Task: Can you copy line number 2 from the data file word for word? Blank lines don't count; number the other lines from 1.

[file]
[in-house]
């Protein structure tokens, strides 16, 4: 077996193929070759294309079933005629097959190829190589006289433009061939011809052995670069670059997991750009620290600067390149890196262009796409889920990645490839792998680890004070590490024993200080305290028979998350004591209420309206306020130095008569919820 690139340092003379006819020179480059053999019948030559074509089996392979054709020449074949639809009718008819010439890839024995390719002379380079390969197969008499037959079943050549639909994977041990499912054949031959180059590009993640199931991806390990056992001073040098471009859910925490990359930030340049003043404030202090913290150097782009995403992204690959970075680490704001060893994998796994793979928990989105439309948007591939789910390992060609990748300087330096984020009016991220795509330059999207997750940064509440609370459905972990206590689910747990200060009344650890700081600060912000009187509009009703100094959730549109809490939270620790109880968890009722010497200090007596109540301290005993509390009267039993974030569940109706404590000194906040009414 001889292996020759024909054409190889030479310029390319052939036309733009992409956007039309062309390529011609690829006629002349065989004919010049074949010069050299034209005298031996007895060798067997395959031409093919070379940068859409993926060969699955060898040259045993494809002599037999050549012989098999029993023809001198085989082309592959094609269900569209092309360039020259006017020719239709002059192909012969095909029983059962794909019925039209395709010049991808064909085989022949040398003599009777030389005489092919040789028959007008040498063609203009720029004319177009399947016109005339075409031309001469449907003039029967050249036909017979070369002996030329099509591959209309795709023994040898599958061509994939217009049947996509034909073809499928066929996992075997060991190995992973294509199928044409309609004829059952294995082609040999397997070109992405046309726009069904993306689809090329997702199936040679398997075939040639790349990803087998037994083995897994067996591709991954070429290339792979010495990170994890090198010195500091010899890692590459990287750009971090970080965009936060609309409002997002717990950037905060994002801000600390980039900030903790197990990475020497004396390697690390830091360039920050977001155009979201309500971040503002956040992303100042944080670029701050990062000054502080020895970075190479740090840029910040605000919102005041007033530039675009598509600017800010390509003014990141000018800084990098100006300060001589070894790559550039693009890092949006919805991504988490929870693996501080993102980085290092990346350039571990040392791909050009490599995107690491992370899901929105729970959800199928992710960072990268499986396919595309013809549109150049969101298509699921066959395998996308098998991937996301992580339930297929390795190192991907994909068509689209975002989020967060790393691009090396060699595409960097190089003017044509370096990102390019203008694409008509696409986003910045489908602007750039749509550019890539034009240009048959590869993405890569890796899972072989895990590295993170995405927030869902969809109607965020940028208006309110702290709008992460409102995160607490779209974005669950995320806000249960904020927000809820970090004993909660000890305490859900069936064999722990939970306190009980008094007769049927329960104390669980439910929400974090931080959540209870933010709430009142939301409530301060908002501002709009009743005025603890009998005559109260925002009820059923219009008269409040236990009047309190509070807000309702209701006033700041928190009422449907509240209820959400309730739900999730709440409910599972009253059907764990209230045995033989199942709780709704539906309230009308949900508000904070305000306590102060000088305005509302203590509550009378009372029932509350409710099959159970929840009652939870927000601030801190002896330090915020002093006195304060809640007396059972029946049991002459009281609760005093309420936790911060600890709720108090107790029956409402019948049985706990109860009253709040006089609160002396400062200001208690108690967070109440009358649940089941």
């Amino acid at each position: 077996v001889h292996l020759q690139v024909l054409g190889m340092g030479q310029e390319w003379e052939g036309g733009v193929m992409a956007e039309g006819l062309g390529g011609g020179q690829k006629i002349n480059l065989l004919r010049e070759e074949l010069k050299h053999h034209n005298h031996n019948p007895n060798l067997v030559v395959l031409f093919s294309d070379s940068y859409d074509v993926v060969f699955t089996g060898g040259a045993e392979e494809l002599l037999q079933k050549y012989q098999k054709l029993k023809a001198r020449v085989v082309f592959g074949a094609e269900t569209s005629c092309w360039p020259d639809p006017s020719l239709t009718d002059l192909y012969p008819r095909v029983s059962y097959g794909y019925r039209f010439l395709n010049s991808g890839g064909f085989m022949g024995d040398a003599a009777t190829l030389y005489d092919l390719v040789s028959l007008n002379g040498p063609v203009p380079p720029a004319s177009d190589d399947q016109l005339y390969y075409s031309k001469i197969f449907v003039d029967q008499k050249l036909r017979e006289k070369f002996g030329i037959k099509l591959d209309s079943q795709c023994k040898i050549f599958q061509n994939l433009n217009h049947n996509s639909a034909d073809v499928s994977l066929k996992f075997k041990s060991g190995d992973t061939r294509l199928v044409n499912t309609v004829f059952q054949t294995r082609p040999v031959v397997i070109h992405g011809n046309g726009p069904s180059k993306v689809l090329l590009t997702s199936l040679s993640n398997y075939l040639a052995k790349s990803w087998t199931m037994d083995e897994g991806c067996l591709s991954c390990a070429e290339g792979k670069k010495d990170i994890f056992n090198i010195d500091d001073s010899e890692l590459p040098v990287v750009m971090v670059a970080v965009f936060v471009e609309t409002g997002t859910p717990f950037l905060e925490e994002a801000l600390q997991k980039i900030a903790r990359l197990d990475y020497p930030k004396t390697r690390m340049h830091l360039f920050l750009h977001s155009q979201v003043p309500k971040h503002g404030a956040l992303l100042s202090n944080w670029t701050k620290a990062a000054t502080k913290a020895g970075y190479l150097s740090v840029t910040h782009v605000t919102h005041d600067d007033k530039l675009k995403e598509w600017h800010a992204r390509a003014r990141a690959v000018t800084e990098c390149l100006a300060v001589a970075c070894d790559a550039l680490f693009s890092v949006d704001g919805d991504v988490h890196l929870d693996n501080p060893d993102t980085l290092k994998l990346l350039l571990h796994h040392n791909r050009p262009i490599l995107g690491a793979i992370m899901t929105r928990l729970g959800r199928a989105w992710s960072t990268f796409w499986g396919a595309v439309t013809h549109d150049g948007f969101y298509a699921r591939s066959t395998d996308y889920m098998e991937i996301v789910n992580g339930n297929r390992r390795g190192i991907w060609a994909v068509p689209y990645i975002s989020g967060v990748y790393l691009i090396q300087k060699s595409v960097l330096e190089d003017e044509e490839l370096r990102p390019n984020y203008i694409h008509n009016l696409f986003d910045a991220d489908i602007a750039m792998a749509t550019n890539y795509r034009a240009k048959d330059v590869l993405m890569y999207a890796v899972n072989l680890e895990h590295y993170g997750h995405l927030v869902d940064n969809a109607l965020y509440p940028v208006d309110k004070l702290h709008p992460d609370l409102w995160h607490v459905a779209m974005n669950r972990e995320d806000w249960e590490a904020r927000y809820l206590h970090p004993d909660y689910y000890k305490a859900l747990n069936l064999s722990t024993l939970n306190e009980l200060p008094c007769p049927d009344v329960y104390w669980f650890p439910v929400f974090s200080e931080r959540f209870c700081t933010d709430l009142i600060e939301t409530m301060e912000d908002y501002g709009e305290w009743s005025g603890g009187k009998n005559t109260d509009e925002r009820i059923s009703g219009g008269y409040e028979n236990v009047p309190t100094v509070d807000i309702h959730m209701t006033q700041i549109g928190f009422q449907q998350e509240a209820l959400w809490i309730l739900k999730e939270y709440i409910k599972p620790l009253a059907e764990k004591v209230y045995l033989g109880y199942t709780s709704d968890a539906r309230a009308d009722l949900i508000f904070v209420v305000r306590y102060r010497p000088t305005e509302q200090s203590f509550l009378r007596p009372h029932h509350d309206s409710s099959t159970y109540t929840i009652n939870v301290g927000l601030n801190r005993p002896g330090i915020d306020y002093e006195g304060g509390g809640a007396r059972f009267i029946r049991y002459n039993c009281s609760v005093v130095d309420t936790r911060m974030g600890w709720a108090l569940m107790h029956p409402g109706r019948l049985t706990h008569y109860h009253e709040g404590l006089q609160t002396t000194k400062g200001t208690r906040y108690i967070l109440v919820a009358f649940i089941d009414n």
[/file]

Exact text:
């Protein structure tokens, strides 16, 4: 077996193929070759294309079933005629097959190829190589006289433009061939011809052995670069670059997991750009620290600067390149890196262009796409889920990645490839792998680890004070590490024993200080305290028979998350004591209420309206306020130095008569919820 690139340092003379006819020179480059053999019948030559074509089996392979054709020449074949639809009718008819010439890839024995390719002379380079390969197969008499037959079943050549639909994977041990499912054949031959180059590009993640199931991806390990056992001073040098471009859910925490990359930030340049003043404030202090913290150097782009995403992204690959970075680490704001060893994998796994793979928990989105439309948007591939789910390992060609990748300087330096984020009016991220795509330059999207997750940064509440609370459905972990206590689910747990200060009344650890700081600060912000009187509009009703100094959730549109809490939270620790109880968890009722010497200090007596109540301290005993509390009267039993974030569940109706404590000194906040009414 001889292996020759024909054409190889030479310029390319052939036309733009992409956007039309062309390529011609690829006629002349065989004919010049074949010069050299034209005298031996007895060798067997395959031409093919070379940068859409993926060969699955060898040259045993494809002599037999050549012989098999029993023809001198085989082309592959094609269900569209092309360039020259006017020719239709002059192909012969095909029983059962794909019925039209395709010049991808064909085989022949040398003599009777030389005489092919040789028959007008040498063609203009720029004319177009399947016109005339075409031309001469449907003039029967050249036909017979070369002996030329099509591959209309795709023994040898599958061509994939217009049947996509034909073809499928066929996992075997060991190995992973294509199928044409309609004829059952294995082609040999397997070109992405046309726009069904993306689809090329997702199936040679398997075939040639790349990803087998037994083995897994067996591709991954070429290339792979010495990170994890090198010195500091010899890692590459990287750009971090970080965009936060609309409002997002717990950037905060994002801000600390980039900030903790197990990475020497004396390697690390830091360039920050977001155009979201309500971040503002956040992303100042944080670029701050990062000054502080020895970075190479740090840029910040605000919102005041007033530039675009598509600017800010390509003014990141000018800084990098100006300060001589070894790559550039693009890092949006919805991504988490929870693996501080993102980085290092990346350039571990040392791909050009490599995107690491992370899901929105729970959800199928992710960072990268499986396919595309013809549109150049969101298509699921066959395998996308098998991937996301992580339930297929390795190192991907994909068509689209975002989020967060790393691009090396060699595409960097190089003017044509370096990102390019203008694409008509696409986003910045489908602007750039749509550019890539034009240009048959590869993405890569890796899972072989895990590295993170995405927030869902969809109607965020940028208006309110702290709008992460409102995160607490779209974005669950995320806000249960904020927000809820970090004993909660000890305490859900069936064999722990939970306190009980008094007769049927329960104390669980439910929400974090931080959540209870933010709430009142939301409530301060908002501002709009009743005025603890009998005559109260925002009820059923219009008269409040236990009047309190509070807000309702209701006033700041928190009422449907509240209820959400309730739900999730709440409910599972009253059907764990209230045995033989199942709780709704539906309230009308949900508000904070305000306590102060000088305005509302203590509550009378009372029932509350409710099959159970929840009652939870927000601030801190002896330090915020002093006195304060809640007396059972029946049991002459009281609760005093309420936790911060600890709720108090107790029956409402019948049985706990109860009253709040006089609160002396400062200001208690108690967070109440009358649940089941």